from the this-is-why-we-can't-have-nice-things dept
The 2021 infrastructure bill did some very good things for broadband. Not only did it include a massive, $42 billion investment in broadband deployment and require better mapping, it demanded that the FCC impose a new “nutrition label for broadband,” requiring that ISPs be transparent about all of the weird restrictions, caps, fees, and limitations of modern broadband connections.
It’s 2023 and there’s still no label. And big broadband providers including Cox, AT&T, Comcast, and Charter are, unsurprisingly, trying to have the entire requirement killed. After whining for two years that it was too hard to comply with the requirement, industry trade groups and lobbying organizations have been petitioning to have the new rule killed entirely:
The US broadband industry is united in opposition to a requirement that Internet service providers list all of their monthly fees. Five lobby groups representing cable companies, fiber and DSL providers, and mobile operators have repeatedly urged the Federal Communications Commission to eliminate the requirement before new broadband labeling rules take effect.
To be clear, requiring that these regional monopolies be clear about pricing is pretty much the bare minimum when it comes to regulatory oversight. Big ISPs for decades have advertised one price, then saddled your bill with spurious below the line surcharges to hit you with a higher rate.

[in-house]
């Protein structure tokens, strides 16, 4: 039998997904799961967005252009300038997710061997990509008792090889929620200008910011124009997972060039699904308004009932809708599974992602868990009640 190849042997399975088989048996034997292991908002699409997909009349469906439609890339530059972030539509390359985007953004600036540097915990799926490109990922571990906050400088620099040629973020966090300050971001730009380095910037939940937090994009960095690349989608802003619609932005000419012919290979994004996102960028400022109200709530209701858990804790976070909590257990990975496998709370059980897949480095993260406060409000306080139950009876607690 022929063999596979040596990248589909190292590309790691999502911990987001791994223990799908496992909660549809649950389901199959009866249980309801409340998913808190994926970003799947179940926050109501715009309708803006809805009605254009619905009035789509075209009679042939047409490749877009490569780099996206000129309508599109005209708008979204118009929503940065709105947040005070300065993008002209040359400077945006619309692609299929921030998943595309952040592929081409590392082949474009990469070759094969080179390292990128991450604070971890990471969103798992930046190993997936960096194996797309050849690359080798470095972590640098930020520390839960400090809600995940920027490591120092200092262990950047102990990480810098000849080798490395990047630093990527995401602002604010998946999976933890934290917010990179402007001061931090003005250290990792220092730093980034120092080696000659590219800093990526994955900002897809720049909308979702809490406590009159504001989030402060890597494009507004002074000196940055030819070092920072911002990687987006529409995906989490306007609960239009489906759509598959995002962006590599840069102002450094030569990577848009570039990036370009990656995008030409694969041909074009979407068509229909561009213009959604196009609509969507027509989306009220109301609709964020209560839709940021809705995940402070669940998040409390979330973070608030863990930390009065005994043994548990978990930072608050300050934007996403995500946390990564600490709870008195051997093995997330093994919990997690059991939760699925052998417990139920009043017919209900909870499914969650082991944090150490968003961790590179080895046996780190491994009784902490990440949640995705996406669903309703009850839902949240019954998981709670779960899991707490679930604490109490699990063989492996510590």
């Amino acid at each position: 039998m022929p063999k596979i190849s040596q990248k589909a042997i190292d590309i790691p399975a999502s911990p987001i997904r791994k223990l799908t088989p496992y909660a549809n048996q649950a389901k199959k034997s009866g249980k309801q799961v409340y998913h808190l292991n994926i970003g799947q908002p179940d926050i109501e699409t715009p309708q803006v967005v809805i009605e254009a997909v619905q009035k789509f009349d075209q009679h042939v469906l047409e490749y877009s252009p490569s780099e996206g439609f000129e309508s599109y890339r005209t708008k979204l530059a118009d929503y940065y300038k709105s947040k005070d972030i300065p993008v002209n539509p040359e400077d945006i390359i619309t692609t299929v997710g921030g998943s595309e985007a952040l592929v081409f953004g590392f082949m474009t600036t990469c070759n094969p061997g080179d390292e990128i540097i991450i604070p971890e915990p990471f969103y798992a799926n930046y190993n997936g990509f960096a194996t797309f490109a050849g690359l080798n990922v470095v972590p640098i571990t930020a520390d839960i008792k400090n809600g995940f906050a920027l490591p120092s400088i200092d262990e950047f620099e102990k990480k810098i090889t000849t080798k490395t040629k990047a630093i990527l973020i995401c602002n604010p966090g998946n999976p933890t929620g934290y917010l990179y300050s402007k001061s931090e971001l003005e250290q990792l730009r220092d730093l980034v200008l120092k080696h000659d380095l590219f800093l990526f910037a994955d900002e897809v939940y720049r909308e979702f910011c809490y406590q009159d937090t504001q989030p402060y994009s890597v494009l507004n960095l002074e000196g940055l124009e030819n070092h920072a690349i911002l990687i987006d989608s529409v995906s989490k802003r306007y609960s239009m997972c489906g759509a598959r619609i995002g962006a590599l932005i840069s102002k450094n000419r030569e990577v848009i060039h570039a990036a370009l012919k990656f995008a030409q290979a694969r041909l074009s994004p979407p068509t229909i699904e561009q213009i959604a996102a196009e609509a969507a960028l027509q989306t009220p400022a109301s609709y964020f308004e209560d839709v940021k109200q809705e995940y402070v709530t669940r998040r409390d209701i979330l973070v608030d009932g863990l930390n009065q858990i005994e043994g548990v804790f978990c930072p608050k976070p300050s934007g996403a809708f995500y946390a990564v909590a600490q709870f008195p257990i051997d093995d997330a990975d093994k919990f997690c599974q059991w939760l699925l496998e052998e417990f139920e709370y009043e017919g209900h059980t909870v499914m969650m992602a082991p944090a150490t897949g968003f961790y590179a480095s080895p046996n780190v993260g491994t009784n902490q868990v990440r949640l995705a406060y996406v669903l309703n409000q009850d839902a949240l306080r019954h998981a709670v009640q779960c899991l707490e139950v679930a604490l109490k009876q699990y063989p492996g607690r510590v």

The FCC, lobotomized after decades of lobbying, routinely engages in regulatory theater when it comes to big telecom. As in they’ll implement some fairly tepid efforts to demand “transparency” by big monopolies, but they routinely lack the courage to actually take aim at the underlying monopoly power and lack of competition (lest it upset campaign contributors and domestic surveillance allies).
And even the transparency efforts are routinely undercooked. Activists and consumer groups were already annoyed at the Rosenworcel FCC’s implementation of these new rules, noting that the agency didn’t really require that ISPs put the label anywhere conspicuous, defeating the whole purpose, and wasn’t doing a good job illustrating real world speeds.
It’s not particularly clear where this goes from here. The Rosenworcel FCC has generally been fairly feckless when it comes to standing up to predatory monopolies. And the telecom industry just successfully scuttled the nomination of popular reformer Gigi Sohn, leaving the FCC without the voting majority needed to do much of anything “controversial” — even if it was actually inclined to do so.
A reformer like Sohn would have likely pushed the FCC staff to try a little harder. I’d imagine that once Sohn’s less “controversial” replacement (Anna Gomez) is confirmed by Congress there will be some kind of label eventually, but it’s far from clear that the actual implementation will hold much value once big ISPs get done watering it down.
And this is the “best case” scenario under feckless Democratic leadership. If Trump or DeSantis win the presidency, control of the FCC will revert to Republican “leadership,” which in telecom historically involves simply doing whatever Comcast and AT&T tell them to.